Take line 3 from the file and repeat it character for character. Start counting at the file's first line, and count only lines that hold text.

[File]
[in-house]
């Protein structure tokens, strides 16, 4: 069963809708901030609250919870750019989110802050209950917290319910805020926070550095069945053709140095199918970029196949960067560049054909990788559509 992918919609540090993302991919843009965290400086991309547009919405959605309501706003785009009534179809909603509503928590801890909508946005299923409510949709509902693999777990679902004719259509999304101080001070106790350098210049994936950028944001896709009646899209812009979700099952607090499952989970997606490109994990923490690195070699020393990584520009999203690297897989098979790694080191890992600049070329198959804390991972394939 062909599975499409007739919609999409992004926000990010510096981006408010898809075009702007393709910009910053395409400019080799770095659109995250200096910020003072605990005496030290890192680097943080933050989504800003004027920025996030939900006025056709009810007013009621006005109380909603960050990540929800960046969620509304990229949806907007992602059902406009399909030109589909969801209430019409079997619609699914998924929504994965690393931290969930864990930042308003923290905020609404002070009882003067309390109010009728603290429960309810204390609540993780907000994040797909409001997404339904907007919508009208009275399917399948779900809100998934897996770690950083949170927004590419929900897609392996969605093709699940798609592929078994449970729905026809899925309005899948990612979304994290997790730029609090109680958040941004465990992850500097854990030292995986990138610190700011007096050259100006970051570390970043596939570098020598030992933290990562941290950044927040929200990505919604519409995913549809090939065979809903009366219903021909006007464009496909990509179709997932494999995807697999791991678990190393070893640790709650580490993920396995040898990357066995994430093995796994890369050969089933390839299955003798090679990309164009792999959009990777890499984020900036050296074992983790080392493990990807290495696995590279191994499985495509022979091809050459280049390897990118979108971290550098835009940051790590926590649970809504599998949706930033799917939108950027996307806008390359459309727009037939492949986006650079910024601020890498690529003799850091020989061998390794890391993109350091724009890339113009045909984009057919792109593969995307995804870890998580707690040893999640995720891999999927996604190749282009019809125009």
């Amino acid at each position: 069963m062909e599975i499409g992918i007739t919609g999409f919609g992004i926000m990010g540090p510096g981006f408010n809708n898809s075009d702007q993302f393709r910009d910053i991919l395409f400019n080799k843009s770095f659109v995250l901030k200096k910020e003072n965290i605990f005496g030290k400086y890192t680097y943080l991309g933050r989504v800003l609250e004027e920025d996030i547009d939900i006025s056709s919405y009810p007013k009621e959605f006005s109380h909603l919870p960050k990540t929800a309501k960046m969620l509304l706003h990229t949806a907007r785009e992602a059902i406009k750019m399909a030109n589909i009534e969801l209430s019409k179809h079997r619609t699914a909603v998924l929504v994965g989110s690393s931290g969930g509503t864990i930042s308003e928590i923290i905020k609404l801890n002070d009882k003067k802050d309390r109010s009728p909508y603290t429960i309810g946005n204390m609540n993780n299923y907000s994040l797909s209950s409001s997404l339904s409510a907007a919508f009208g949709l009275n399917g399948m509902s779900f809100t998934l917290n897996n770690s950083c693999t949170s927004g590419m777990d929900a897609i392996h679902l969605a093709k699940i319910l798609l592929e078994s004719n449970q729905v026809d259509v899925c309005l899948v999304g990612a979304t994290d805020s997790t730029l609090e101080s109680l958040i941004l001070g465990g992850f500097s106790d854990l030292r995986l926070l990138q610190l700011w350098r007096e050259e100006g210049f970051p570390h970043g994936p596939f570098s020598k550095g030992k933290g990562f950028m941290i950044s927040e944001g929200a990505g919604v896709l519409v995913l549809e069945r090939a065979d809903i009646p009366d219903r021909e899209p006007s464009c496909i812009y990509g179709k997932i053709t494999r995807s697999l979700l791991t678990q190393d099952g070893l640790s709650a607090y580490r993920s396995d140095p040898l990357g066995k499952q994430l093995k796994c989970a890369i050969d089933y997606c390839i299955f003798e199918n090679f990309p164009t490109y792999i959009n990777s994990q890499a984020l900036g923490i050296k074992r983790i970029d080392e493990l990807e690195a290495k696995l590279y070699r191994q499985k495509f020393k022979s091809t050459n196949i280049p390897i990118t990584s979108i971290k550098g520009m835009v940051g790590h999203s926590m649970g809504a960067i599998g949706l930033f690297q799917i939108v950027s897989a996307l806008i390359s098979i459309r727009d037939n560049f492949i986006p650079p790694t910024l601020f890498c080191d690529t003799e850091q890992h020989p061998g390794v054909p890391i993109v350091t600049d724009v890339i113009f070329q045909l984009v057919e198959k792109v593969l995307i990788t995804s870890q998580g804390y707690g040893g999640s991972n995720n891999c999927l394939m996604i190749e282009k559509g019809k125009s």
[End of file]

């Amino acid at each position: 069963m062909e599975i499409g992918i007739t919609g999409f919609g992004i926000m990010g540090p510096g981006f408010n809708n898809s075009d702007q993302f393709r910009d910053i991919l395409f400019n080799k843009s770095f659109v995250l901030k200096k910020e003072n965290i605990f005496g030290k400086y890192t680097y943080l991309g933050r989504v800003l609250e004027e920025d996030i547009d939900i006025s056709s919405y009810p007013k009621e959605f006005s109380h909603l919870p960050k990540t929800a309501k960046m969620l509304l706003h990229t949806a907007r785009e992602a059902i406009k750019m399909a030109n589909i009534e969801l209430s019409k179809h079997r619609t699914a909603v998924l929504v994965g989110s690393s931290g969930g509503t864990i930042s308003e928590i923290i905020k609404l801890n002070d009882k003067k802050d309390r109010s009728p909508y603290t429960i309810g946005n204390m609540n993780n299923y907000s994040l797909s209950s409001s997404l339904s409510a907007a919508f009208g949709l009275n399917g399948m509902s779900f809100t998934l917290n897996n770690s950083c693999t949170s927004g590419m777990d929900a897609i392996h679902l969605a093709k699940i319910l798609l592929e078994s004719n449970q729905v026809d259509v899925c309005l899948v999304g990612a979304t994290d805020s997790t730029l609090e101080s109680l958040i941004l001070g465990g992850f500097s106790d854990l030292r995986l926070l990138q610190l700011w350098r007096e050259e100006g210049f970051p570390h970043g994936p596939f570098s020598k550095g030992k933290g990562f950028m941290i950044s927040e944001g929200a990505g919604v896709l519409v995913l549809e069945r090939a065979d809903i009646p009366d219903r021909e899209p006007s464009c496909i812009y990509g179709k997932i053709t494999r995807s697999l979700l791991t678990q190393d099952g070893l640790s709650a607090y580490r993920s396995d140095p040898l990357g066995k499952q994430l093995k796994c989970a890369i050969d089933y997606c390839i299955f003798e199918n090679f990309p164009t490109y792999i959009n990777s994990q890499a984020l900036g923490i050296k074992r983790i970029d080392e493990l990807e690195a290495k696995l590279y070699r191994q499985k495509f020393k022979s091809t050459n196949i280049p390897i990118t990584s979108i971290k550098g520009m835009v940051g790590h999203s926590m649970g809504a960067i599998g949706l930033f690297q799917i939108v950027s897989a996307l806008i390359s098979i459309r727009d037939n560049f492949i986006p650079p790694t910024l601020f890498c080191d690529t003799e850091q890992h020989p061998g390794v054909p890391i993109v350091t600049d724009v890339i113009f070329q045909l984009v057919e198959k792109v593969l995307i990788t995804s870890q998580g804390y707690g040893g999640s991972n995720n891999c999927l394939m996604i190749e282009k559509g019809k125009s």